2 Days in the Valley Blu-ray Review: Not Quite Pulp Fiction

It’s hard to overstate the change that Pulp Fiction made on mid-budgeted filmmaking in the early ’90s. It’s not like Quentin Tarantino was the only independent voice in filmmaking. He wasn’t the weirdest, and it’s a matter of argument whether he was the most talented. But Pulp Fiction had a difference: it was entertaining. Not all indie cinema is to a general audience. And it made money. Lots of money.

There were a lot of lessons that could have been taken from its success. But Hollywood being Hollywood, they found the most reductive: people want quirky crime stories. So quirky crime stories became the new indie cinema. Some worked a treat, like The Usual Suspects. Some… were okay. Like 2 Days in the Valley.

2 Day in the Valley, directed and written by John Herzfeld, apes some aspects of Pulp Fiction. It has hitmen. It has a multi-character story. Its narrative is not non-linear, but jumps from character to character, only finding the connections later. Actually, the storytelling feels more like TV than cinema.

Which isn’t a surprise since this was only Herzfeld’s second feature film after more than a decade of directing television. One of his characters is a TV director who, after having fallen flat in making a feature film, is ready to kill himself. Now, thankfully, 2 Days in the Valley isn’t so bad to call for that, but…

The story starts with a pair of hitmen. They’re surveilling a divorced couple. The husband is staying over at the exes’ house and trying to get back together again. At least physically. She (Teri Hatchet) is still furious about his affair with a Nordic Blonde. They fall asleep, and after some elaborate shenanigans, the hitmen come in, drug her and kill him.

And then hitman Lee (James Spader) shoots hitman Dosmo (Danny Aiello) in the stomach, blows up the car, and runs off with that Nordic Blonde. But he didn’t know Dosmo was wearing a bulletproof jacket, and escaped the car to end up at the residence of an art dealer who just passed a kidney stone. Whose half-sister is a nurse, who happens to meet our previously mentioned suicidal director at a cemetery where he tries to give her his dog. This is quirkiness. It continues.

There’s a pair of vice cops. Eric Stolz and Jeff Daniels, playing Wes and Alvin, respectively. Wes thinks vice is small beer compared to homicide and resents shaking down massage parlors for arrests. Alvin is obsessed with keeping the Valley clean. Whores are for downtown and Santa Monica, not where he raises his kids.

Given Pulp Fiction as the template, all these disparate characters are to intersect in unpredictable ways (though they’re pretty predictable given a moment’s thought). The question is the quality of the connections, and the quality of the characters.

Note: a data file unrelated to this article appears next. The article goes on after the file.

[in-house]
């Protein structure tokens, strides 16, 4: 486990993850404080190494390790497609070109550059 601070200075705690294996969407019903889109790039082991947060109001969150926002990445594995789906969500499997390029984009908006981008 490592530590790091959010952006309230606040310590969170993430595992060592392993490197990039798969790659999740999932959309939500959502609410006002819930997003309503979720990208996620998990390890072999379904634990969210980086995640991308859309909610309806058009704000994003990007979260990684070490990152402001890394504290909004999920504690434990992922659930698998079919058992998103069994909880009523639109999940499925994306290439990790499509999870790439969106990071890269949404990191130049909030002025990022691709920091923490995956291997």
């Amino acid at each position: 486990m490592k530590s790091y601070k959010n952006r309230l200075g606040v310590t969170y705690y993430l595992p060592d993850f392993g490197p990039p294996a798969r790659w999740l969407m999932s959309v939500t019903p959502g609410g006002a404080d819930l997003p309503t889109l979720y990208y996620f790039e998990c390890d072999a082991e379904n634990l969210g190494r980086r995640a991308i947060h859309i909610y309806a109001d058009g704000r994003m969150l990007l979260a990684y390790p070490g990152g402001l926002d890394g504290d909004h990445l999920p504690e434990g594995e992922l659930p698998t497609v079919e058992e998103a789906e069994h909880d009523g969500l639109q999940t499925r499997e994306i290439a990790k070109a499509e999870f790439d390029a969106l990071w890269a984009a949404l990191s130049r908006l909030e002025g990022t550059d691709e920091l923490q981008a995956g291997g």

The connections are largely coincidental. The characters… are okay. The suicidal director is sad. The older hitman believes in honor. The younger one is a psychopath. The Nordic Blonde is Charlize Theron, 21 years old with a topless sex scene. So that might be worth a recommendation right there.

But what hold 2 Days in the Valley back is the writing. One of Quentin Tarantino’s major influences is Elmore Leonard. Jackie Brown is, of course, an adaptation of Leonard’s Rum Punch. And Leonard’s formula is largely to bring together a confluence of odd characters and violent crime and see how they interact. 2 Days in the Valley takes that formula but introduces an element that confounds it: sentiment. The scenes with the director should be pathetic. They’re poignant. Alvin the vice cop has a touching segment about his estranged children, but it goes nowhere and does nothing.

Some of the best scenes come near the film’s ending, where it develops some edge and nastiness. Here, emotional sentiment can have meaning because it confronts real violence and evil. But for its Tarantino-aping pretense, too much of 2 Days in the Valley feels like a TV-movie version of Pulp Fiction.

But, if you’re already a fan and think I just don’t get it, this is a great release. I believe it is the first time the film has come out on Blu-ray, and the transfer, a 4k scan from the camera negative, looks fantastic.

There’s a lot of good stuff in this movie. There’s not a bad performance. Absurdly, Teri Hatcher got a golden raspberry for her performance. I think she’s fine, and frankly beautiful to look at (as, of course, is young Charlize). James Spader is deliciously creepy, and Danny Aiello has a fun, grounded performance. I wish the dialogue were funnier. I wish the scenario had more edge and bite. The cinematography and direction are all competent, but never transcendent. 2 Days in the Valley is an okay crime film that, to use a weird phrase, ends better than it middles. When the scenario comes to its conclusion, it stops being a quirky demi-comedy and understands that crime and violence are awful and have consequences. I wish it had that focus through the film’s entire runtime.

2 Days in the Valley has been released on Blu-ray by Kino Lorber Studio Classics. Extras include an audio commentary by the writer director, a Conversation between Sylvester Stallone and John Herzfeld (36 min), where the two discuss the film (though Stallone is not in it.) There’s also a “Q&A at Cinefamily” (31 min) with Charlize Theron, Glenn Headly, and John Herzfeld, an archive featurette “The Making of 2 Days in the Valley” (8 min), B-roll (8 min), Soundbites (18 min) and a trailer.

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Kent Conrad

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